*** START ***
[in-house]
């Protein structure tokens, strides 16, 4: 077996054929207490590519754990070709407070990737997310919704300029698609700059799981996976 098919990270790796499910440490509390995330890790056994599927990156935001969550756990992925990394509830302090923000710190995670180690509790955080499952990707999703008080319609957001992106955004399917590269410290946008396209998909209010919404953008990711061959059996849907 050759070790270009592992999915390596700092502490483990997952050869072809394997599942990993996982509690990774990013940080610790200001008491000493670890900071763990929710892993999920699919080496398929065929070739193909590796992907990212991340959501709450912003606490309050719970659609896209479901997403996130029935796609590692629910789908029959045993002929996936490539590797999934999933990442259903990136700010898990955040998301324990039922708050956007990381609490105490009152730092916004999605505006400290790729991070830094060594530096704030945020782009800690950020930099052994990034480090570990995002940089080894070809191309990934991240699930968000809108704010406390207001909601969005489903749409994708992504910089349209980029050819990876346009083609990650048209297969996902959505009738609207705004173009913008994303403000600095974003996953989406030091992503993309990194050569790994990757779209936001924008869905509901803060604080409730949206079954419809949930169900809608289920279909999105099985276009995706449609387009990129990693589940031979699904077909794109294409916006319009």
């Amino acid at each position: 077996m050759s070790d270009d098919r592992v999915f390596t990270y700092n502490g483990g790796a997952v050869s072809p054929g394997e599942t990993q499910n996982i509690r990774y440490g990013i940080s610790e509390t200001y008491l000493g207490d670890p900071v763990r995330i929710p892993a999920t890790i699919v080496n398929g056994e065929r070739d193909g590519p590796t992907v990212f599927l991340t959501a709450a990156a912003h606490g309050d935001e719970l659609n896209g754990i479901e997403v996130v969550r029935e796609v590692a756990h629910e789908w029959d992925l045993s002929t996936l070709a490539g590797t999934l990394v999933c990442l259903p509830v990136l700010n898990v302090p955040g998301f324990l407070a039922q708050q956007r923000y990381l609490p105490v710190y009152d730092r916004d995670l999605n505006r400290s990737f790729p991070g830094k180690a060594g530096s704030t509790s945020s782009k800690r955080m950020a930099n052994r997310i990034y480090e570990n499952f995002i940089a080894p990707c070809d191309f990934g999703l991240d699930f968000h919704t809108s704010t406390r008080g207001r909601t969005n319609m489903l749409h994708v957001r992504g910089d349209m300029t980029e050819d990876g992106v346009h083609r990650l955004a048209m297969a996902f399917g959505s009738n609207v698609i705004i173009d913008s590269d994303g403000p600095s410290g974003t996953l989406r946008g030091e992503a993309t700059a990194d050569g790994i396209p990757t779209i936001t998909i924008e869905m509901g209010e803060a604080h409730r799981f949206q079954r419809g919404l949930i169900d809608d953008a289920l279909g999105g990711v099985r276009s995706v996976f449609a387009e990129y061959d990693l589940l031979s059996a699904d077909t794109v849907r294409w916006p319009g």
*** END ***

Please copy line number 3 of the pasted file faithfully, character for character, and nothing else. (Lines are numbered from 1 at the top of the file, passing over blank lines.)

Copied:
């Amino acid at each position: 077996m050759s070790d270009d098919r592992v999915f390596t990270y700092n502490g483990g790796a997952v050869s072809p054929g394997e599942t990993q499910n996982i509690r990774y440490g990013i940080s610790e509390t200001y008491l000493g207490d670890p900071v763990r995330i929710p892993a999920t890790i699919v080496n398929g056994e065929r070739d193909g590519p590796t992907v990212f599927l991340t959501a709450a990156a912003h606490g309050d935001e719970l659609n896209g754990i479901e997403v996130v969550r029935e796609v590692a756990h629910e789908w029959d992925l045993s002929t996936l070709a490539g590797t999934l990394v999933c990442l259903p509830v990136l700010n898990v302090p955040g998301f324990l407070a039922q708050q956007r923000y990381l609490p105490v710190y009152d730092r916004d995670l999605n505006r400290s990737f790729p991070g830094k180690a060594g530096s704030t509790s945020s782009k800690r955080m950020a930099n052994r997310i990034y480090e570990n499952f995002i940089a080894p990707c070809d191309f990934g999703l991240d699930f968000h919704t809108s704010t406390r008080g207001r909601t969005n319609m489903l749409h994708v957001r992504g910089d349209m300029t980029e050819d990876g992106v346009h083609r990650l955004a048209m297969a996902f399917g959505s009738n609207v698609i705004i173009d913008s590269d994303g403000p600095s410290g974003t996953l989406r946008g030091e992503a993309t700059a990194d050569g790994i396209p990757t779209i936001t998909i924008e869905m509901g209010e803060a604080h409730r799981f949206q079954r419809g919404l949930i169900d809608d953008a289920l279909g999105g990711v099985r276009s995706v996976f449609a387009e990129y061959d990693l589940l031979s059996a699904d077909t794109v849907r294409w916006p319009g």